You can also work to lower your response to anxiety. Meditation, deep breathing, exercise, journaling, hobbies, and other forms of self-care to continually train your mind and body to relax. Let go of negative or anxious thoughts by writing them or practicing the cloud technique of watching them float by and replacing them with positive or relaxing thoughts.

In this new world of unknowns the possibly of anxiousness seems to be lurking everywhere. We can work to avoid giving in to it and allowing it to overtake our emotions. We can’t have all the answers, but we can practice staying in the present moment with what we do know.

One Thing

I have had a lot of conversations lately with people feeling overwhelmed with everything going on in their lives. Feeling as if they try to do one thing and then see all the other things they need to do and move on to something else and something else and ending up doing none of them well and feeling inadequate and overwhelmed.

I have been telling all of the people who are feeling this way that a beginning to gaining some control over these feelings is to do ONE thing. It doesn’t matter what that one thing is, just do ONE thing. Whether that one thing be decompressing in the bathroom or your bedroom of your home when you arrive from work for even 5 minutes. Changing your clothes into something more comfy, washing your face, taking a 5 minute brisk shower, doing 5 minutes of meditation or journal writing BEFORE you engage with other people or things in your home. Just a brief break to gather yourself and your thoughts. And when this one thing is accomplished, recognize it and yourself for having done so. Say it out loud, I have done this one thing, I feel more calm, I can think more clearly.

Another ONE thing can be to take a break when you feel overwhelmed. This can be the most difficult for overwhelmed people to do. The feelings generally push harder on us to get these things done or manage this situation or deal with these people wanting our attention right now all at once. When you start to feel overwhelmed take a break. A break can be just going into another room and doing some deep breathing. A 5 minute or even a 1 minute meditation. Going outside and grounding yourself in nature. Lying on a bed or even the floor and grounding yourself with the 5 steps – What can you see, what can you hear, what can you touch, what can you smell, what can you taste. Wash your face or take a quick brisk shower. Go for a short walk around the place where you are. Color something or do some free writing and emotionally transfer your feelings out of you. One thing, just one thing, can change your mindset in seconds. Again, be sure to recognize the one thing you are doing and recognize what it does for your emotions and how that feels in your body.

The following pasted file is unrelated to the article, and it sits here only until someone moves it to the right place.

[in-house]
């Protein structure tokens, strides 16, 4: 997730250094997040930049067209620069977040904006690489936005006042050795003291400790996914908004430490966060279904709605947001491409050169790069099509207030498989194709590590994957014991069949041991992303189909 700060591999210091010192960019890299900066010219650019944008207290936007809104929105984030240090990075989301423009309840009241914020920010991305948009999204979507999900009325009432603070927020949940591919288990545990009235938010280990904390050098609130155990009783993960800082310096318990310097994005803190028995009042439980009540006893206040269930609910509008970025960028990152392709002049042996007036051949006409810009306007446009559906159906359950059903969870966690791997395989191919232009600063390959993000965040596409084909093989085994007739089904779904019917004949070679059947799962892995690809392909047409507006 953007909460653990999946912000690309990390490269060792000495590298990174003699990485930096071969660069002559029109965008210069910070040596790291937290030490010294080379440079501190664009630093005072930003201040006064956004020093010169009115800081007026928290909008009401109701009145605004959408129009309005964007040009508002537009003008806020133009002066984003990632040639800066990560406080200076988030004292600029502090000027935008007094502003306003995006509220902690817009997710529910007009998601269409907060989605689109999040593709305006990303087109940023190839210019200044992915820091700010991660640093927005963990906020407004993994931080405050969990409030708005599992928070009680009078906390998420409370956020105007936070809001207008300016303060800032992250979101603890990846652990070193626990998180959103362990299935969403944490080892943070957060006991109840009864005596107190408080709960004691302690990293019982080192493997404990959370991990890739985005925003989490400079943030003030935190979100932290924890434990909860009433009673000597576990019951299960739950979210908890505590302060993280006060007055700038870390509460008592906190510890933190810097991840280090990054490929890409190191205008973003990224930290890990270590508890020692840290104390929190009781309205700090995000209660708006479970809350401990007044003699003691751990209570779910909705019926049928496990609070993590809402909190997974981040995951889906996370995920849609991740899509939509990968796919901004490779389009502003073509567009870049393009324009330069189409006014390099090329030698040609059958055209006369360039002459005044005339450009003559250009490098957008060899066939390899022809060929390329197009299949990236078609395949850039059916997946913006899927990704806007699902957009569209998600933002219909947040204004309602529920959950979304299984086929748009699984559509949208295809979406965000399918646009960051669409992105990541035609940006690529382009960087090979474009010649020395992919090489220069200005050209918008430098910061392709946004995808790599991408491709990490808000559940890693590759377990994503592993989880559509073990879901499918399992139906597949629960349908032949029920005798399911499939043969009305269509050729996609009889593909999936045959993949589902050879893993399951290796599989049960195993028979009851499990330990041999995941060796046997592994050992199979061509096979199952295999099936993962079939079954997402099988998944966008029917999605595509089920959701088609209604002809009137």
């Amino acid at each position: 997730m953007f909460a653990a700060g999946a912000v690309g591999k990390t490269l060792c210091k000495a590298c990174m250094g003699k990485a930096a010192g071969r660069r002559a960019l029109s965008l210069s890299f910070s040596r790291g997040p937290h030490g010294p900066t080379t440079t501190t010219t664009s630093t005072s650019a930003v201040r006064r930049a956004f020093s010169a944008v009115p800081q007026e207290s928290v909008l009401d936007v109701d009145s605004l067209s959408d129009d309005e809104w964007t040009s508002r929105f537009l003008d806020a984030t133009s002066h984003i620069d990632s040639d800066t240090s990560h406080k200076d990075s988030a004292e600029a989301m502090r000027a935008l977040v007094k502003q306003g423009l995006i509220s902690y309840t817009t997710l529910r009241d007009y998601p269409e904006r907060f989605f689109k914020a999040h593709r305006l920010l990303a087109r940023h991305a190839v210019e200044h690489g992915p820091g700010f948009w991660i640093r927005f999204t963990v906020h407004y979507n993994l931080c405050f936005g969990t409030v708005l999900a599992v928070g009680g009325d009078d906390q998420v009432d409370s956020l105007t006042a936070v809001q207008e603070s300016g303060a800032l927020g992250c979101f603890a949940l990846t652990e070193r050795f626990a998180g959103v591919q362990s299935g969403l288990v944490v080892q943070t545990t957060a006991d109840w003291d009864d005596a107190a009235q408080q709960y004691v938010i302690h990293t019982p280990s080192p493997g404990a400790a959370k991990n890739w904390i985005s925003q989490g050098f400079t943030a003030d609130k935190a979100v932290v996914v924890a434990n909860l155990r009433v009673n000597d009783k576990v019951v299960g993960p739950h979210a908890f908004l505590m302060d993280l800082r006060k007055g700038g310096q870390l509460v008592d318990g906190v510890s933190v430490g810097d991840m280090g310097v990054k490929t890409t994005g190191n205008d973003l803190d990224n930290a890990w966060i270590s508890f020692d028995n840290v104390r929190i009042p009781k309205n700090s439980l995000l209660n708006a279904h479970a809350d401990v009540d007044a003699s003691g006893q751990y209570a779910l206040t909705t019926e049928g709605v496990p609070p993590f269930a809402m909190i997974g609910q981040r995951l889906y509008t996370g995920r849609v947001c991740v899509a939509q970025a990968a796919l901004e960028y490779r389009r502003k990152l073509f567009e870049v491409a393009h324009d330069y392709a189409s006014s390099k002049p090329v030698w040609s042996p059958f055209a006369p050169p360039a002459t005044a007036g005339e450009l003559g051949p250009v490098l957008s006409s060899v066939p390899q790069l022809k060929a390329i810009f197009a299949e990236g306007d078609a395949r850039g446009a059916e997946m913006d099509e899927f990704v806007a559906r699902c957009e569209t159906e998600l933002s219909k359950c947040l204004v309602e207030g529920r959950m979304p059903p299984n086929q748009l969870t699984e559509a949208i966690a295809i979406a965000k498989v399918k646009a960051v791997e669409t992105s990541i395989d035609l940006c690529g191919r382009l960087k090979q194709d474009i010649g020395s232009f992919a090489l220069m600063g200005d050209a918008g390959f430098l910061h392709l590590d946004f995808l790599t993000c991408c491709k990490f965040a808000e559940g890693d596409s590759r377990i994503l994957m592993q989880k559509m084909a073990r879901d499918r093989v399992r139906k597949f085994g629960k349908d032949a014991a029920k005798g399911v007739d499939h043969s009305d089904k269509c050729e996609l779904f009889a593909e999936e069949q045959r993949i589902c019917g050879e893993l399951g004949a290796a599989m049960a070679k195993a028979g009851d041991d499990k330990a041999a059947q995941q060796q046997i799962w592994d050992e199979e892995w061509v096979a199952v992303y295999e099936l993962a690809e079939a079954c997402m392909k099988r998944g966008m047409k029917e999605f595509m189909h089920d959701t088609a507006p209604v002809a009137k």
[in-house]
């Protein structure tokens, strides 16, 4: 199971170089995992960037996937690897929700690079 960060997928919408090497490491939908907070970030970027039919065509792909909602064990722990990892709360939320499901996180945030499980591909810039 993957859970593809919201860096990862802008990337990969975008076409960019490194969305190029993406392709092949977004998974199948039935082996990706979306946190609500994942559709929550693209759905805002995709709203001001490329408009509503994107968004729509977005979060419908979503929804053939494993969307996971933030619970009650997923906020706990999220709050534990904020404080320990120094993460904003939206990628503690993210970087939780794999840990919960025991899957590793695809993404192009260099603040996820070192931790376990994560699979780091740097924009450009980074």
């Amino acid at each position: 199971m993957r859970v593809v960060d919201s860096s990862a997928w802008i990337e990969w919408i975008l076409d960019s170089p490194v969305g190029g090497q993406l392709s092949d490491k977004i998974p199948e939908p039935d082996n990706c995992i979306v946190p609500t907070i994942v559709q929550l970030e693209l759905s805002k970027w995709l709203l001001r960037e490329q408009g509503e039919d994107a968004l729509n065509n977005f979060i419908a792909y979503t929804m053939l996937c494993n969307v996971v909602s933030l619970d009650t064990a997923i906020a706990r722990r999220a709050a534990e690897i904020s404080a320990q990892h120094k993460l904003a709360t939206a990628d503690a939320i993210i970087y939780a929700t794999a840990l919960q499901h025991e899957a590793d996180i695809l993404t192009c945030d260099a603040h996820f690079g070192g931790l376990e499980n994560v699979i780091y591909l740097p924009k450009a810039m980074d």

If you are driving from school or work to home or somewhere else use the drive to decompress. Do some deep breathing while you are driving. Get into the being mode while driving and notice everything around you during the drive instead of going on automatic pilot and letting your thoughts dominate the drive. Put on some relaxing music or something you like to sing to. Do progressive muscle relaxation while you drive. Don’t spend the drive thinking about all the things that will confront you at your destination and things you cannot control.

Try it out today. Do ONE thing to redirect anxiety and overwhelming feelings. It does not matter what the one thing is just make sure to acknowledge it, notice it, pay attention to how it makes you feel and where you experience that emotion in your body. Do ONE thing every day that centers you.

Until next time,
Deborah